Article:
Proud of my Hunter Breeding Princesses
      "Grief is the price we all pay for love," Gretchen Jackson (1/29/07) In Memory of Barbaro

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      • #4
        Well, I didn't say that jumping 2' is worthless It's a low-stress way of teaching the horse - at any age - that regardless, you go over it, period. It's a little canter stride for most horses, and if they get "in the way" of flatwork, it's really not jumping as much as it is a stretched out canter stride, while teaching forward and over.

        Concentrated jump sessions at 2' are nearly worthless once the concept of going forward over them is established. But even then, if it's a low wide oxer that the horse has been properly set up for via poles or a trot in over an X, such that he is close to the base and then must learn to rock back a bit and lift his shoulders, that can be very useful in the beginning to teach basic form without a huge effort.
        ______________________________
        The CoTH CYA - please consult w/your veterinarian under any and all circumstances. - ET

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        • #5
          I agree with JB. But I also think that you should do what makes you feel comfortable. It's your horse, and I assume you plan to keep the horse for you? There is absolutely no reason you shouldn't wait to jump your horse until you feel like he or she is ready, period. How will you feel if the horse is hurt, even if it's not because of the jumping?

          Just don't jump your horse and don't say anything about it. If you are truly in a place that argues with you about how you feel about your own horse and what you do with him, then go somewhere that people respect you.

          I had my pony away at a farm for the winter, and within 2 months they had jumped her over training/prelim size jumps because she would do it. She is just turning 4 this year. They completely dismissed my concerns and made me feel bad about how I felt. The current trainer I am working with is one of the top eventing riders/trainers in the country and cares about my goals and what I feel comfortable with, asks me, respects me, and doesn't push. There is nothing to gain by rushing a horse IMO, and everything to possibly lose. Anyone who makes you feel bad about wanting to go slow is an a-hole.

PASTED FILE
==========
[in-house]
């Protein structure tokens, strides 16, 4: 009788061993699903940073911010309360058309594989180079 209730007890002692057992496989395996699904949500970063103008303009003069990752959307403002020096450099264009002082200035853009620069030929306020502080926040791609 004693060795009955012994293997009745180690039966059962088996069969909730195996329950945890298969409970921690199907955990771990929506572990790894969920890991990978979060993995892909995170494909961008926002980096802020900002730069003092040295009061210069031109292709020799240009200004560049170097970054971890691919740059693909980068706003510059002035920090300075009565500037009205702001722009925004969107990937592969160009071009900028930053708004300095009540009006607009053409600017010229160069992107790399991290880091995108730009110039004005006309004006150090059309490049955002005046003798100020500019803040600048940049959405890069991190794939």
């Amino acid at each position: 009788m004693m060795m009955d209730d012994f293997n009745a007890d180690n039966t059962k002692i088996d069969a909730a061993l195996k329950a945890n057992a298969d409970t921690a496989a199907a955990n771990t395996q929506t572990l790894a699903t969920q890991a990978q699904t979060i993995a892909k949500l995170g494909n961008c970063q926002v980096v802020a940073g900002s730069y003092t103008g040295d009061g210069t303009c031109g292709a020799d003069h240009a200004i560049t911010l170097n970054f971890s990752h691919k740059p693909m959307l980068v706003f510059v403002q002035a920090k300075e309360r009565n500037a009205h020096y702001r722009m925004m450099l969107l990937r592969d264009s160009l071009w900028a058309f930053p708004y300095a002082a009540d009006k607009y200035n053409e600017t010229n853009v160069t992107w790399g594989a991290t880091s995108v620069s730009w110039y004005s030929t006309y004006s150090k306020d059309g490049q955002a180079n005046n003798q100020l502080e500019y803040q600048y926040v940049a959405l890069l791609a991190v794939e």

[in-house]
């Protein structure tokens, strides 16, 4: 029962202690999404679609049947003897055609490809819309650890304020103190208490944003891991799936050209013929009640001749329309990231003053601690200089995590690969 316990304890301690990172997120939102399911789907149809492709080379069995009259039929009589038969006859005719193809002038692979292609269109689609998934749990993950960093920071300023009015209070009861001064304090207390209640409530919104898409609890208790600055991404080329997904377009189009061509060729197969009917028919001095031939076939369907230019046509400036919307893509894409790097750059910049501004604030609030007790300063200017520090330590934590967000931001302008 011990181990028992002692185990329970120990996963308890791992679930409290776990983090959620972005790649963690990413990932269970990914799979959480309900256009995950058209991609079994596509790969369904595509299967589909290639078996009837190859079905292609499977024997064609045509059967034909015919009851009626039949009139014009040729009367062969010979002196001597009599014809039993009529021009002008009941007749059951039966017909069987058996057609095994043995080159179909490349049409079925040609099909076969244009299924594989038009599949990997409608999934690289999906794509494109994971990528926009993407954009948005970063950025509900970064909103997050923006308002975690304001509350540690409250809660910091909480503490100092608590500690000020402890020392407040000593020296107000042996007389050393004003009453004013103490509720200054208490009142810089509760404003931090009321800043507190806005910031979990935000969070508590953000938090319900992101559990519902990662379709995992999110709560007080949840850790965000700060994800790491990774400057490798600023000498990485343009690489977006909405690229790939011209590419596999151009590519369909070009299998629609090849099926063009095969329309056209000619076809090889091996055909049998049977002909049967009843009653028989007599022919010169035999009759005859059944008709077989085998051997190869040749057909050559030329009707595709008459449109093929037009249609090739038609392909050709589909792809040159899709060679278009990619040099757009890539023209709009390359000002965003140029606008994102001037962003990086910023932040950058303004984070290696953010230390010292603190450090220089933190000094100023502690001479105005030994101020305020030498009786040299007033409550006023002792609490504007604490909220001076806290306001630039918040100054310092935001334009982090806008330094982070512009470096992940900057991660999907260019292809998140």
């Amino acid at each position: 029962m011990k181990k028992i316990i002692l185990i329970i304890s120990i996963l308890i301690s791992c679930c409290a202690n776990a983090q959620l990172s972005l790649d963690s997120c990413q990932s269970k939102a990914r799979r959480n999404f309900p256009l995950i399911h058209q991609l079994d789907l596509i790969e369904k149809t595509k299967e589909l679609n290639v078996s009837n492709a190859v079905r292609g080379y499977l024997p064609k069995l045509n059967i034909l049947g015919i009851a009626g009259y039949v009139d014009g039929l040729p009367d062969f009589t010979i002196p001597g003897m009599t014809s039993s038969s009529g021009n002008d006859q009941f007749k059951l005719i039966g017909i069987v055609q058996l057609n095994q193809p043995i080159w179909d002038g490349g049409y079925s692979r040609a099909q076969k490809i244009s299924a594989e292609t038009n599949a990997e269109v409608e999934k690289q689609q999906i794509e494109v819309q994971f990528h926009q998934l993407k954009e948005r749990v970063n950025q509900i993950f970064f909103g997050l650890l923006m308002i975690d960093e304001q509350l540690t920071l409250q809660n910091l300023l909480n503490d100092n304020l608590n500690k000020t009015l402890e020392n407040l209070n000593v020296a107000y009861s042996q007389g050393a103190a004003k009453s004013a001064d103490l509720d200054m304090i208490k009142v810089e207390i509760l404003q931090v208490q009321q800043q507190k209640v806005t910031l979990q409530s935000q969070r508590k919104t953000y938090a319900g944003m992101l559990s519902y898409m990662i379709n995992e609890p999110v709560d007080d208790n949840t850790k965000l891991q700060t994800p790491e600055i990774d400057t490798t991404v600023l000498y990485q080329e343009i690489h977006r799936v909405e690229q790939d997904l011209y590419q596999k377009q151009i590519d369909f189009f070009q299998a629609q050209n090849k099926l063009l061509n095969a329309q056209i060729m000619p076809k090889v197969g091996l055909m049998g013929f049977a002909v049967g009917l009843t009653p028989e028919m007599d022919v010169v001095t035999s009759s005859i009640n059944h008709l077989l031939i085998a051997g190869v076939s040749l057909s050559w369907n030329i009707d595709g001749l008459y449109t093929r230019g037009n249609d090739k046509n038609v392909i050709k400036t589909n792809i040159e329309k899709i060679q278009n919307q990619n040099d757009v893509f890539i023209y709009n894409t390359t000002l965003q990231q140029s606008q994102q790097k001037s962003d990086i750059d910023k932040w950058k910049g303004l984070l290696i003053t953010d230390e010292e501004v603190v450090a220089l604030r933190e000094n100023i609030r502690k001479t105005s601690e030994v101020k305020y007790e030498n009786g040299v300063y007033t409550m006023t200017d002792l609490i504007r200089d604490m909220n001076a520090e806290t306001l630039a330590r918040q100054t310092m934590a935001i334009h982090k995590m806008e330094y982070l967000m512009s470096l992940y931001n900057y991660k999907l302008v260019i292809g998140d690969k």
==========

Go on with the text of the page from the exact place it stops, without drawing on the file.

On the Internet, nobody knows you're a dog

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          • #6
            Thanks for posting this thread. I have a 3 yr old TB and was semi wondering the same thing. I personally dont think my horse needs to do any jumping this year seeing as we have plenty of other things to work on but others at my barn think I should start him over small stuff. I will on ocassion take him over a cavaletti and we have a tiny roll top I have popped him over. More or less to see what he thinks about it and keep things interesting. And I attempt these things on days when he is going well. I certainly dont want to set us up for disaster if he is having one of his zero attention span days.
            Perfect Pony is dead on, he is your horse so jump him when you and him are ready. Anyone that has a problem with you not jumping now needs to get a life.
            Maybe consider taking your horse over some small obstacles in hand instead of undersaddle. I did that with my guy and he seemed to enjoy it.